“My son’s death should urge lawmakers to support informed consent and the right to refuse the coerced psychiatric drugging of children in our public schools.”
On March 21, 2000, Matthew Smith, 14, died from a heart attack while skateboarding. The coroner determined his death was caused by the long-term use of the stimulant forcibly prescribed to him through the school.
“It all started for Matthew in the first grade, when the school social worker kept calling us in for meetings, complaining that Matthew was ‘fidgeting’ and ‘easily distracted,’ said Lawrence Smith. “She told my wife and I that if we wouldn’t consider drugging our son, after the school had diagnosed him with Attention Deficit Hyperactivity Disorder (ADHD), that we could be charged for neglecting his educational and emotional needs.” After also being told that the stimulant was safe and effective, the Smiths acceded to the pressure.
On March 25th 2003, Mr. Smith testified before the Michigan State Legislature in support of House Bill 4025, which would prohibit school personnel from making a psychological diagnosis of a child and would also prohibit school personnel from recommending psychotropic drugs for any child.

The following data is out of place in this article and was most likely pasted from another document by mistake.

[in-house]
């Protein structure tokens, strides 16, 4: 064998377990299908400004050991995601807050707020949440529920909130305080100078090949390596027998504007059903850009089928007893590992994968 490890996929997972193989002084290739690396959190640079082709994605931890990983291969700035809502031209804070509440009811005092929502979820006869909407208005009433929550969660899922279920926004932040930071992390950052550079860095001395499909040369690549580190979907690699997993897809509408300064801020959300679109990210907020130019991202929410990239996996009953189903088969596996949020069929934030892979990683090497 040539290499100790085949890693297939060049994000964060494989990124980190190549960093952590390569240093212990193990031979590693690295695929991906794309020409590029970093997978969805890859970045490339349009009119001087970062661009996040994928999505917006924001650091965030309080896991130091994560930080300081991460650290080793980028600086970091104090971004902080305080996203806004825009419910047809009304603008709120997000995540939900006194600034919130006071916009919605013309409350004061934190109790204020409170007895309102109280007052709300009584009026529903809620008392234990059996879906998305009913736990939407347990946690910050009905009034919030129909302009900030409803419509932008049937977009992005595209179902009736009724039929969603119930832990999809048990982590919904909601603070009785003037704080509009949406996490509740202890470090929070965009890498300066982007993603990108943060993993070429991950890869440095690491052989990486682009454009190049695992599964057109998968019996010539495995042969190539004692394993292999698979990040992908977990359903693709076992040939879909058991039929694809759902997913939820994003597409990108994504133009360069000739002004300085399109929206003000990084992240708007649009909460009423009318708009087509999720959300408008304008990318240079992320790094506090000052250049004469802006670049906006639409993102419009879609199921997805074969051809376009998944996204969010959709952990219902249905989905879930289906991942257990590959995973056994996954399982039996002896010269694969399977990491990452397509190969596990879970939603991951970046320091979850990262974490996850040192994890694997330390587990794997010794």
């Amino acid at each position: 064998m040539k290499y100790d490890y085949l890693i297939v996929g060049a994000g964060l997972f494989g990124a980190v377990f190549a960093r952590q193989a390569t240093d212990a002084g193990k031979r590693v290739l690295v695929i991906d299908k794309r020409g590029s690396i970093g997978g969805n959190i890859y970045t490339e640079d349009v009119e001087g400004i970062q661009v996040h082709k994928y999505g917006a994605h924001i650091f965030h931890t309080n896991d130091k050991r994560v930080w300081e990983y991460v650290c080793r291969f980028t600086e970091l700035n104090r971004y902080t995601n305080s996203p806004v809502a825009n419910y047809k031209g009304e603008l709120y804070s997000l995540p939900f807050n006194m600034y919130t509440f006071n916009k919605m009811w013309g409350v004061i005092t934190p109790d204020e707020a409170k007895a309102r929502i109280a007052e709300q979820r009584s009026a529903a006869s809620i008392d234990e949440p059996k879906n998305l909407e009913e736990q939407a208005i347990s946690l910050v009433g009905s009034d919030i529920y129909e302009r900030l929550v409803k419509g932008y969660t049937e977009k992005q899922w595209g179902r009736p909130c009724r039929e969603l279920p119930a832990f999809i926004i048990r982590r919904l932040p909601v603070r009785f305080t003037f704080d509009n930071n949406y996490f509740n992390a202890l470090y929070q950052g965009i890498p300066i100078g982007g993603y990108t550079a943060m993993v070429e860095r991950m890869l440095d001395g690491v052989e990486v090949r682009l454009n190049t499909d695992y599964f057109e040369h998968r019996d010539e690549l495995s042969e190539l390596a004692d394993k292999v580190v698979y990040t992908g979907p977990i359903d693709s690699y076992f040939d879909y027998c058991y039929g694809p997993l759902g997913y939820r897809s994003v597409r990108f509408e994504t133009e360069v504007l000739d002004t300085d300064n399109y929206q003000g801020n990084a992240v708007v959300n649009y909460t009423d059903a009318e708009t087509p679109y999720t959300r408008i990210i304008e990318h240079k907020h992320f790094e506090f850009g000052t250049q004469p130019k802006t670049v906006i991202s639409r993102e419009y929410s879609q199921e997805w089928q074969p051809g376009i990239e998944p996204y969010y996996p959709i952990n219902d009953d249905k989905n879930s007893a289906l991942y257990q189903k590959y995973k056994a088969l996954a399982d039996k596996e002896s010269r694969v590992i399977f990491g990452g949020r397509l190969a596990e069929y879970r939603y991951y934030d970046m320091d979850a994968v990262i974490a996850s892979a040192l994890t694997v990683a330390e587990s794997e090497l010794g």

Smith states, “The violation of parents’ rights occurs when they are not informed about the unscientific nature of so-called disorders such as ADHD or the risks of the drugs prescribed to treat their children. Not one more family should have to undergo the tragedy that mine has suffered, due to schools coercing parents to drug their child.”
“If we hadn’t been pressured by the school system, Matthew would still be alive today,” says Mr. Smith. “I cannot go back and change things for us at this point. However, I can speak out against the injustice to my family and families across the nation who are being coerced into drugging their children, in the hopes that legislators will enact safeguards for parents rights.”
Reports of parents being threatened with medical neglect or child expulsion, have prompted several states to enact state laws prohibiting school personnel from recommending drugs and reinforcing a parents right to refuse drug treatment. Connecticut, Illinois, Minnesota and Virginia have passed such laws over the past two years. Since 2003, 15 more states have introduced similar laws, including Hawaii, Texas, Alaska, Arizona, Colorado, Indiana, Kentucky, Mississippi, New Hampshire, New York, Michigan, Vermont and West Virginia.
A federal bill, “The Child Medication and Safety Act,” has also been introduced in Congress.
Lawrence Smith can be contacted at Info@RitalinDeath.com